I'd like to welcome guest blogger, Joseph Sivak, to my blog. He's written a memoir about his mom's struggle with Alzheimers. Having worked in a dementia care unit, I can identify with the impact this terrible disease has on the family and friends of the person inflicted. Have a read of his blog entry and take a look at his book which is available on Amazon. If you know of someone who has a familky member with Alzheimers, then this might be the Christmas present to buy for them!
Without any further ado, here's Joseph Sivak...
I first started writing When Can I Go Home? back in 1989 when I was in my last year of medical school. That was about a year after my mother died from Alzheimer's disease.
The book is a memoir about my mother's futile struggle with the disease. After she passed away I had a tremendous need and sometimes furious drive to record the journey in a timeless and permanent way. As a teenager, I had been my mother's primary caregiver for a few years , as the disease progressively robbed her of her cognitive abilities, personality and her very essence. At the time writing about it was very cathartic.
The disease process is profoundly isolating for families and I wanted to scream out and tell the world. That element is there in so many Alzheimer's memoirs. Unfortunately the issue of isolation has not improved in our society and much as we like to pretend it has in the last thirty years since my mother was diagnosed. At that time most people had not heard of Alzheimer's disease and of course now it is a household term, but as a society we are still ignorant and terrified about it till it affects our own family. The isolation is still there.
The book is a bit unusual or even paradoxical from an Alzheimer's memoir point of view in that It presents a dual perspective. First is a family caregiver specifically a teenager son, which is a bit unusual and at times even bizarre, since that is not the prototypical demographic of a caregiver. The other perspective is a clinical one from a physician. I have treated thousands of patients and their families affected by many psychiatric and neurological problems including many Alzheimer's victims. The clinical information is broken down and translated for the reader.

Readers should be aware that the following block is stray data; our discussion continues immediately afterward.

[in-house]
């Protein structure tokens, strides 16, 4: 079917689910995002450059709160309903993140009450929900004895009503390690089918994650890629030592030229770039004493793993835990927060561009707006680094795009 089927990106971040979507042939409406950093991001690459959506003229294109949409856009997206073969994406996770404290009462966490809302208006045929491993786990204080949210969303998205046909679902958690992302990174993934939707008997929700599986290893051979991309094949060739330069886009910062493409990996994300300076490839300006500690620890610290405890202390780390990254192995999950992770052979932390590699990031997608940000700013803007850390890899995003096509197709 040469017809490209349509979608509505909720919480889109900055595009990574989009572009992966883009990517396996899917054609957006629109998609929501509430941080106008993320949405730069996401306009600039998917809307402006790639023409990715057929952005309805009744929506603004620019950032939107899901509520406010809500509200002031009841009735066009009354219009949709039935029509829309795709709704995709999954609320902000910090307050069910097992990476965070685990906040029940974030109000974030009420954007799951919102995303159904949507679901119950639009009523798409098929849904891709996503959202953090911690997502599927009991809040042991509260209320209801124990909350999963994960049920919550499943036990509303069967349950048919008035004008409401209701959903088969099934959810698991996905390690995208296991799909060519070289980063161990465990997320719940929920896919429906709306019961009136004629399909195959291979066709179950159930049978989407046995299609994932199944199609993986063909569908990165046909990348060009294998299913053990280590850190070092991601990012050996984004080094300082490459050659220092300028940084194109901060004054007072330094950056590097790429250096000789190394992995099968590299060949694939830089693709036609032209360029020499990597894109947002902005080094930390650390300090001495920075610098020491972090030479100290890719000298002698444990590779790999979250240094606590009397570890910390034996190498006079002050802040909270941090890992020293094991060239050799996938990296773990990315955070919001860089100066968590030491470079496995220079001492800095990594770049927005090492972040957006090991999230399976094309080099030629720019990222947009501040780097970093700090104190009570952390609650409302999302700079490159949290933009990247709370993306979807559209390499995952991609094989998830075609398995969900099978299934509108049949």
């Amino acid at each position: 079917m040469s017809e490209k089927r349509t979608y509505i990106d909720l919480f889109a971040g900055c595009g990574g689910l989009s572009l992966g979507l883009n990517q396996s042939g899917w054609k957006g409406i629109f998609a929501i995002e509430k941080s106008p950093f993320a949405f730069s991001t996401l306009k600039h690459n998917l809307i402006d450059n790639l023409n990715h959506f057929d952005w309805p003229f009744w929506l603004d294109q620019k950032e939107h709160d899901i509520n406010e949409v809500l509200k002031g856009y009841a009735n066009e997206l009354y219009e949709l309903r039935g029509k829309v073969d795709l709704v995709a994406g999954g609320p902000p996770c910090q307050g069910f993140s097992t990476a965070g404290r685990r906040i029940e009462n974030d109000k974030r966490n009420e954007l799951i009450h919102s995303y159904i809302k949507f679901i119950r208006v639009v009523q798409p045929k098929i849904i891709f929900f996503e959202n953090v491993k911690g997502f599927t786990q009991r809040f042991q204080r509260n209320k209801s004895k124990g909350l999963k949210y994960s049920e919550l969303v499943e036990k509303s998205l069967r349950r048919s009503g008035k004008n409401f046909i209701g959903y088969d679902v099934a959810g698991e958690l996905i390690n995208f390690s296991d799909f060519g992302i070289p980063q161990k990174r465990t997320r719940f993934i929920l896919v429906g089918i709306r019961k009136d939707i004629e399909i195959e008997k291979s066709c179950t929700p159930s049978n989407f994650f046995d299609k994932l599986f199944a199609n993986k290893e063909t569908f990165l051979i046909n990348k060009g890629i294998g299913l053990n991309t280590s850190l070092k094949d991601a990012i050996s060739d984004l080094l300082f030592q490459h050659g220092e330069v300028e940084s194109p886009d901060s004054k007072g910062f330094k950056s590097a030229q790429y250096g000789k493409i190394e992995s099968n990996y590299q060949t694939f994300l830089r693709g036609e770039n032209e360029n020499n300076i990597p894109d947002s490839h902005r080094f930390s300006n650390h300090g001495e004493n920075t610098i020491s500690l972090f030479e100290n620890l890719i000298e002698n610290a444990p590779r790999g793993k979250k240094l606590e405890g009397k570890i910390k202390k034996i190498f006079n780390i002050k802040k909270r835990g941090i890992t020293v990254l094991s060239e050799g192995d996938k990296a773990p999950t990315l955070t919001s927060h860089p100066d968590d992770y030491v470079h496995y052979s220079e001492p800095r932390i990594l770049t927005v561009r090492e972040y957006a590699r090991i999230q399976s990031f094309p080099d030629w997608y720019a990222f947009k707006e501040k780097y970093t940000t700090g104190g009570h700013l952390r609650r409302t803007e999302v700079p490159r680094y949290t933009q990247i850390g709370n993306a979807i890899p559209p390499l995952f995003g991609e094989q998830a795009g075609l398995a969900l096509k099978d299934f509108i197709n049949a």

So you essentially have these two very different points of view sort of flip-flopping but sort of coming into what I hope is a harmonious symmetry. The third aspect of the book is an underlying and ongoing commentary on all the relevant sociological and psychological issues this book interfaces with. Such issues as the state of health care delivery, being a doctor, and the aging population are addressed and sometimes not in a very convenient way for those that need to hold onto pretense and prejudice for security. For example as a society we really don't treat the aging population with the honor and dignity they deserve. We are pretty much obsessed with youth and appearance. We also have a lot of bias toward the medical profession if not at times completely vilifying the field. So in that sense speaking candidly about things albeit my opinion yet based on experience may open the readers eyes, on some issue conversely it may propel some to try to look the other way even more. It's not always politically correct, but it is a memoir and it is honest. It is sort of visceral, some people will cry some will laugh some will get more angry, it makes you feel first, then think.
The manuscript was hard to finish, it lay dormant for some fifteen years, I never had an ending. Even after the death of an Alzheimer's victim, there is never an ending for the five million families affected by the disease. something hit me, after all these years. We are all universally humanly connected by this disease process, and I had the clarity to finish this book.
I love writing, but most of my energy and creativity is spent in my day job. I am currently working on a novel about psychiatric residency. Fiction is obviously a much different prospect than a memoir but it taps a different part of your brain and soul to create something like this compared to a memoir.
Joseph J. Sivak MD